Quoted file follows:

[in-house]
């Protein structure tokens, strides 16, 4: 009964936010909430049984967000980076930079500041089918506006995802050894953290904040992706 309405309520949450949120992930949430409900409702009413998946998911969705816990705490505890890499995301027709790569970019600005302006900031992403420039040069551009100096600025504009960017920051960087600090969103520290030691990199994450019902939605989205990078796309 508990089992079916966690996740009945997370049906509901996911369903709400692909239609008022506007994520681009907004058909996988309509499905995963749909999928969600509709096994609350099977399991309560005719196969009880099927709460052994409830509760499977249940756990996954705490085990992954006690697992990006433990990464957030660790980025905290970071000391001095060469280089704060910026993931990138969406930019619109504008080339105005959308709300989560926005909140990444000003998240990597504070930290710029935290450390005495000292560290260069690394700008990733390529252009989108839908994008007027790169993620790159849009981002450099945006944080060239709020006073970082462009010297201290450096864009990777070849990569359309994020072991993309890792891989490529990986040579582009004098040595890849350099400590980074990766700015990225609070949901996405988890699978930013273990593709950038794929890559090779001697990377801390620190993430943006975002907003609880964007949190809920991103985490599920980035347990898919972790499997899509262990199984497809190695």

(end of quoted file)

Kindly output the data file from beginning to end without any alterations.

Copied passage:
[in-house]
């Protein structure tokens, strides 16, 4: 009964936010909430049984967000980076930079500041089918506006995802050894953290904040992706 309405309520949450949120992930949430409900409702009413998946998911969705816990705490505890890499995301027709790569970019600005302006900031992403420039040069551009100096600025504009960017920051960087600090969103520290030691990199994450019902939605989205990078796309 508990089992079916966690996740009945997370049906509901996911369903709400692909239609008022506007994520681009907004058909996988309509499905995963749909999928969600509709096994609350099977399991309560005719196969009880099927709460052994409830509760499977249940756990996954705490085990992954006690697992990006433990990464957030660790980025905290970071000391001095060469280089704060910026993931990138969406930019619109504008080339105005959308709300989560926005909140990444000003998240990597504070930290710029935290450390005495000292560290260069690394700008990733390529252009989108839908994008007027790169993620790159849009981002450099945006944080060239709020006073970082462009010297201290450096864009990777070849990569359309994020072991993309890792891989490529990986040579582009004098040595890849350099400590980074990766700015990225609070949901996405988890699978930013273990593709950038794929890559090779001697990377801390620190993430943006975002907003609880964007949190809920991103985490599920980035347990898919972790499997899509262990199984497809190695």